Seven-Spotted Lady Beetle eats an Aphid
Family Coccinellidae – Lady Beetles (Also commonly called ladybugs or ladybirds)
Aphid predators are exploiting a plant’s ability to make sugar from sunlight.
The 7-Spotted lady beetle was imported from Europe in an early attempt at biological control of aphids; it has naturalized rapidly and inhabits most of North America.
Ladybugs often overwinter as adults in gregarious swarms under fallen leaves, bark, or inside unheated buildings.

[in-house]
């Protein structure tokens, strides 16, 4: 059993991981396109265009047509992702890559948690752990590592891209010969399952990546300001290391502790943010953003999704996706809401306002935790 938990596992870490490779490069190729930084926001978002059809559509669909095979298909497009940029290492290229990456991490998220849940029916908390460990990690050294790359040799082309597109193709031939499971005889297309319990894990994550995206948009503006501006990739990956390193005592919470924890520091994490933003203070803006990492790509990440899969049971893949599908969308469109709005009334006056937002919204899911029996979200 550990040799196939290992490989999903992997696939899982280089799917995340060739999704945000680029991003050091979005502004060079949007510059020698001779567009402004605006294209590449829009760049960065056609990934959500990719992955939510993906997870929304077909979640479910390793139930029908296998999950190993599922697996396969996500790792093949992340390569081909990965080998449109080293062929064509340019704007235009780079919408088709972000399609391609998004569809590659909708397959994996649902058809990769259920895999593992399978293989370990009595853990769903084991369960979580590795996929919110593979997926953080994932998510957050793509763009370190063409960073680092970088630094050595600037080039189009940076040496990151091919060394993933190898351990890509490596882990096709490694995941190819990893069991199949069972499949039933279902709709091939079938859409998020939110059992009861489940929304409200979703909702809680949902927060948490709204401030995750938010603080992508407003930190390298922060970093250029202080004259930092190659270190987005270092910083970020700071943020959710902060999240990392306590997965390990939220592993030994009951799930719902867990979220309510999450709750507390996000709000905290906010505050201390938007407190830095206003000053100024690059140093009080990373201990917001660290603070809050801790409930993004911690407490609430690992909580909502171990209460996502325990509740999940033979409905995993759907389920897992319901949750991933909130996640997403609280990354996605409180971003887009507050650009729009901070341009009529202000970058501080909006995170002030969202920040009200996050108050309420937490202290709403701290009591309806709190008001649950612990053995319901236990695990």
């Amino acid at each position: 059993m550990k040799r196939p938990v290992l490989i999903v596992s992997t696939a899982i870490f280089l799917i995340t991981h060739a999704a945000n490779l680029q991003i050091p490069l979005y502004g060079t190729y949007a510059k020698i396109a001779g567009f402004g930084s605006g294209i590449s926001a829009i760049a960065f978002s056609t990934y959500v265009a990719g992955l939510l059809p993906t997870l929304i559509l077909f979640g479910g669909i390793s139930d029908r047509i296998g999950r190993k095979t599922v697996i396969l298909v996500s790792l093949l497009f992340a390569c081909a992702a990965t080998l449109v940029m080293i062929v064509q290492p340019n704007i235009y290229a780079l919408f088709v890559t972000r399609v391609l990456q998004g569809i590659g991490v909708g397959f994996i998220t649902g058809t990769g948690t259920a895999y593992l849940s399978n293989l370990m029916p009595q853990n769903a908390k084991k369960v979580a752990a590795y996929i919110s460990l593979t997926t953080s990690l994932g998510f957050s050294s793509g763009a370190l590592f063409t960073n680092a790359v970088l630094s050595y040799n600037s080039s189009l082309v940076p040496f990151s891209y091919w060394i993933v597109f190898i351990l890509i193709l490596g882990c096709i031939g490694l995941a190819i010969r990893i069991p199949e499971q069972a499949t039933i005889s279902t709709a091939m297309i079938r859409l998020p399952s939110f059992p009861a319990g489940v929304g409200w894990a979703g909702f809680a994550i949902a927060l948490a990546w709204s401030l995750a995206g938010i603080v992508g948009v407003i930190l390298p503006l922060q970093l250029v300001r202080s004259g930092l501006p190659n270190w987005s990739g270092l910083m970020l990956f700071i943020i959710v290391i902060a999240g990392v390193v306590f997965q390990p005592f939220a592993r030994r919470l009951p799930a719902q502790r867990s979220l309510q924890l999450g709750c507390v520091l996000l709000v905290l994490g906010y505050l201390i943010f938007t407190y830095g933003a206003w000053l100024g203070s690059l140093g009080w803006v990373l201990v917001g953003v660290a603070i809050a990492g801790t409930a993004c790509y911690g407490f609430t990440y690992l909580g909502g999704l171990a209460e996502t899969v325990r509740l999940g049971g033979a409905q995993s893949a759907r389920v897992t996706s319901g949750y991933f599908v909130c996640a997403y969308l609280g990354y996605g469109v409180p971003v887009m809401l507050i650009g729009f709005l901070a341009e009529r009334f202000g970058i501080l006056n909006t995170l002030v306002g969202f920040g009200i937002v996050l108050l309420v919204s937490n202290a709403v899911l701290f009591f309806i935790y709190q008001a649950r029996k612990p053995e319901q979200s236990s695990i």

As insects go, they are a very beneficial group, being natural enemies of many insects, especially aphids and other critters that damage plants by feeding on their sap.
Ladybugs, both adults and larvae, are known primarily as predators of aphids, but they prey also on many other pests such as soft-scale insects, mealybugs, spider mites and eggs of the Colorado Potato Beetle and European Corn Borer.
A single ladybug can consume vast quantities of aphids in its lifetime, perhaps as many as 5,000 or more. During the Middle Ages, these beetles were used to control aphid infestations of grapevines in vineyards.